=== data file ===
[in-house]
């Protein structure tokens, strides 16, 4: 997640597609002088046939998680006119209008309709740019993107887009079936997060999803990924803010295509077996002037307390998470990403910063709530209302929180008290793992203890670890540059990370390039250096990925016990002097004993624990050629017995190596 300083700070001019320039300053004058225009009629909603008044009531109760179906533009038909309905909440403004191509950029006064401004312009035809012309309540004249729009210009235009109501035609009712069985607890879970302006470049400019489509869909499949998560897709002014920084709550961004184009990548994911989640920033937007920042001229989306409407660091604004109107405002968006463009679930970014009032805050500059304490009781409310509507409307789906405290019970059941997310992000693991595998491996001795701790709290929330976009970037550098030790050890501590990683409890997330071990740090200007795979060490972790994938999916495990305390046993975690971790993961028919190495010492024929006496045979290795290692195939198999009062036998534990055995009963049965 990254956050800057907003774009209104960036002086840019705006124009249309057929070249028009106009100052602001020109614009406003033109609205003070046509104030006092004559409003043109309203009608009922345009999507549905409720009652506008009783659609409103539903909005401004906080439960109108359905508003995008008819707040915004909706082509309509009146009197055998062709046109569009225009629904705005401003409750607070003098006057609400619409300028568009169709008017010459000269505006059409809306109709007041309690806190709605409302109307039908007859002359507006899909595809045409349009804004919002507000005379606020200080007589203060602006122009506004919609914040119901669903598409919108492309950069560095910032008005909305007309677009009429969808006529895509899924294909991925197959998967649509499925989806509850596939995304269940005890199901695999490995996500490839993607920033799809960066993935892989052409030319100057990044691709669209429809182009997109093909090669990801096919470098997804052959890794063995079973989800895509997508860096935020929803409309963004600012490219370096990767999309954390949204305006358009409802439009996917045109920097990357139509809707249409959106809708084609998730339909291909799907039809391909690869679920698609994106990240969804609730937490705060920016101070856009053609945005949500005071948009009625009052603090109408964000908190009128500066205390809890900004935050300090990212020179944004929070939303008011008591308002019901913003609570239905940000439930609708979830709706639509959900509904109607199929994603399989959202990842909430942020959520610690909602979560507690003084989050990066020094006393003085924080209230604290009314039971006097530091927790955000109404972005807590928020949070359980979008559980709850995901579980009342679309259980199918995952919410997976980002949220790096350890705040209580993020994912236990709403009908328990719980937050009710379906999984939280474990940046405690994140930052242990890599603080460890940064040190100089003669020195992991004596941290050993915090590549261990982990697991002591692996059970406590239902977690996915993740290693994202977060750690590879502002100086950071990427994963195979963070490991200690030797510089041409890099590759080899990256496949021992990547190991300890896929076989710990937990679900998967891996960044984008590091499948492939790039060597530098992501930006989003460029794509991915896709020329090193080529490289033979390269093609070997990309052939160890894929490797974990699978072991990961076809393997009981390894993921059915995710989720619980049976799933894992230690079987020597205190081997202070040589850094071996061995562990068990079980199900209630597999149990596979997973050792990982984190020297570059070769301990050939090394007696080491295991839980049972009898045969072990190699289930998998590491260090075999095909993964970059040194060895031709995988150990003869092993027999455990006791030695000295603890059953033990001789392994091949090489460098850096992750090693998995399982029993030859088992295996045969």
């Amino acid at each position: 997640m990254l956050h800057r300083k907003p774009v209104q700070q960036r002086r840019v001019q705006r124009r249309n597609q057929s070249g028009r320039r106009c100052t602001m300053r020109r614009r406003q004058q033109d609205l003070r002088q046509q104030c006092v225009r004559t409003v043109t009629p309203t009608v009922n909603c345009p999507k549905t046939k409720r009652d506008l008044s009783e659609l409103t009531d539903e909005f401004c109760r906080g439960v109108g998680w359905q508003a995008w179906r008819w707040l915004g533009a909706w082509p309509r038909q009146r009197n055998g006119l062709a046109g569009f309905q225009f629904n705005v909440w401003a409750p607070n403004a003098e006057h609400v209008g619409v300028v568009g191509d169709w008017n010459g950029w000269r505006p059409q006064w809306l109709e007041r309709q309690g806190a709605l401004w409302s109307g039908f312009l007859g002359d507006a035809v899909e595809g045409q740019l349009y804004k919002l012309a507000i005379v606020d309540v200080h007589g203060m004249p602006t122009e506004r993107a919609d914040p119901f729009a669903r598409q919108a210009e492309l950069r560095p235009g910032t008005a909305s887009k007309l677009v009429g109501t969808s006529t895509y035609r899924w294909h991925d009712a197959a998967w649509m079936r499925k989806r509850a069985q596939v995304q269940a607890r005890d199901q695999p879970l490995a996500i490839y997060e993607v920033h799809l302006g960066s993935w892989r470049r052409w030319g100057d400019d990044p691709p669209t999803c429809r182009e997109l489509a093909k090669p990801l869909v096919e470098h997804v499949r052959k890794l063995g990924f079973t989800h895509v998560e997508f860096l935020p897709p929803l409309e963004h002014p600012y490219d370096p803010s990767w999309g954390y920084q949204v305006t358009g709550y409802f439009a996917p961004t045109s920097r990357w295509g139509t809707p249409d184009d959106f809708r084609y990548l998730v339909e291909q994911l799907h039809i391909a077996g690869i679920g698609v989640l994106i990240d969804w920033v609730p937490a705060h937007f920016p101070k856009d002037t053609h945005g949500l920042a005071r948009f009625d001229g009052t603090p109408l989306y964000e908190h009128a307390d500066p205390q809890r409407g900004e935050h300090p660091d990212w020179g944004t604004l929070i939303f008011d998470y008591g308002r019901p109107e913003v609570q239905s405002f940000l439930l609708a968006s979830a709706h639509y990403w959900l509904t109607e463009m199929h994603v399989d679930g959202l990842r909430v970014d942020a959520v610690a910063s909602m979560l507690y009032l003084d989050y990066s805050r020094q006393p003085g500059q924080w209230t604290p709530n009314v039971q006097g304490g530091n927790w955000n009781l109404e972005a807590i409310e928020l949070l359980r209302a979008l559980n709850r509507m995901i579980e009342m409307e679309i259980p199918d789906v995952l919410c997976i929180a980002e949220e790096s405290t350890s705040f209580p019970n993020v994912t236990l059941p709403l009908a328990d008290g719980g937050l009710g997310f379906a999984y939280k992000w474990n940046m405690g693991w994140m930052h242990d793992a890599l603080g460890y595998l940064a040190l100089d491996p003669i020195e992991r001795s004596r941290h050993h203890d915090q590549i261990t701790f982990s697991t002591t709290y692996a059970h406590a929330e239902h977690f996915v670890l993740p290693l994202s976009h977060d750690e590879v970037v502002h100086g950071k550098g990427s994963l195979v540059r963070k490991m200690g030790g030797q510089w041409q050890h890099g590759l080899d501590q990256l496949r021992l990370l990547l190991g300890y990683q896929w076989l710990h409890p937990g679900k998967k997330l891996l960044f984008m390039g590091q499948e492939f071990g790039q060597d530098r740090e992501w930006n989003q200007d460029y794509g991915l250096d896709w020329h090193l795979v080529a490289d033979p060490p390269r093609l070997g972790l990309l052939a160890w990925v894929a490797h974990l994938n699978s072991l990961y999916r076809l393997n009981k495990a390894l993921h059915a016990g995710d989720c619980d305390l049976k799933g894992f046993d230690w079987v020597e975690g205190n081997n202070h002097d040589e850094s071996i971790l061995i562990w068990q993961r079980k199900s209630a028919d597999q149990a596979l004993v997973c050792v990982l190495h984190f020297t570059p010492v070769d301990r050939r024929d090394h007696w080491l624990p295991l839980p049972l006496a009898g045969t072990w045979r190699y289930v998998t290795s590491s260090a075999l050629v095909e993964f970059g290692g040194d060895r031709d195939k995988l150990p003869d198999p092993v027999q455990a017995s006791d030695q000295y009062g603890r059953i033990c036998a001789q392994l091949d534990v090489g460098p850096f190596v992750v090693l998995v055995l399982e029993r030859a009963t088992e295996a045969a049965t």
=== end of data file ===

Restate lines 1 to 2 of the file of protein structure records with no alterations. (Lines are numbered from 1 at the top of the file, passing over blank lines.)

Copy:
[in-house]
């Protein structure tokens, strides 16, 4: 997640597609002088046939998680006119209008309709740019993107887009079936997060999803990924803010295509077996002037307390998470990403910063709530209302929180008290793992203890670890540059990370390039250096990925016990002097004993624990050629017995190596 300083700070001019320039300053004058225009009629909603008044009531109760179906533009038909309905909440403004191509950029006064401004312009035809012309309540004249729009210009235009109501035609009712069985607890879970302006470049400019489509869909499949998560897709002014920084709550961004184009990548994911989640920033937007920042001229989306409407660091604004109107405002968006463009679930970014009032805050500059304490009781409310509507409307789906405290019970059941997310992000693991595998491996001795701790709290929330976009970037550098030790050890501590990683409890997330071990740090200007795979060490972790994938999916495990305390046993975690971790993961028919190495010492024929006496045979290795290692195939198999009062036998534990055995009963049965 990254956050800057907003774009209104960036002086840019705006124009249309057929070249028009106009100052602001020109614009406003033109609205003070046509104030006092004559409003043109309203009608009922345009999507549905409720009652506008009783659609409103539903909005401004906080439960109108359905508003995008008819707040915004909706082509309509009146009197055998062709046109569009225009629904705005401003409750607070003098006057609400619409300028568009169709008017010459000269505006059409809306109709007041309690806190709605409302109307039908007859002359507006899909595809045409349009804004919002507000005379606020200080007589203060602006122009506004919609914040119901669903598409919108492309950069560095910032008005909305007309677009009429969808006529895509899924294909991925197959998967649509499925989806509850596939995304269940005890199901695999490995996500490839993607920033799809960066993935892989052409030319100057990044691709669209429809182009997109093909090669990801096919470098997804052959890794063995079973989800895509997508860096935020929803409309963004600012490219370096990767999309954390949204305006358009409802439009996917045109920097990357139509809707249409959106809708084609998730339909291909799907039809391909690869679920698609994106990240969804609730937490705060920016101070856009053609945005949500005071948009009625009052603090109408964000908190009128500066205390809890900004935050300090990212020179944004929070939303008011008591308002019901913003609570239905940000439930609708979830709706639509959900509904109607199929994603399989959202990842909430942020959520610690909602979560507690003084989050990066020094006393003085924080209230604290009314039971006097530091927790955000109404972005807590928020949070359980979008559980709850995901579980009342679309259980199918995952919410997976980002949220790096350890705040209580993020994912236990709403009908328990719980937050009710379906999984939280474990940046405690994140930052242990890599603080460890940064040190100089003669020195992991004596941290050993915090590549261990982990697991002591692996059970406590239902977690996915993740290693994202977060750690590879502002100086950071990427994963195979963070490991200690030797510089041409890099590759080899990256496949021992990547190991300890896929076989710990937990679900998967891996960044984008590091499948492939790039060597530098992501930006989003460029794509991915896709020329090193080529490289033979390269093609070997990309052939160890894929490797974990699978072991990961076809393997009981390894993921059915995710989720619980049976799933894992230690079987020597205190081997202070040589850094071996061995562990068990079980199900209630597999149990596979997973050792990982984190020297570059070769301990050939090394007696080491295991839980049972009898045969072990190699289930998998590491260090075999095909993964970059040194060895031709995988150990003869092993027999455990006791030695000295603890059953033990001789392994091949090489460098850096992750090693998995399982029993030859088992295996045969």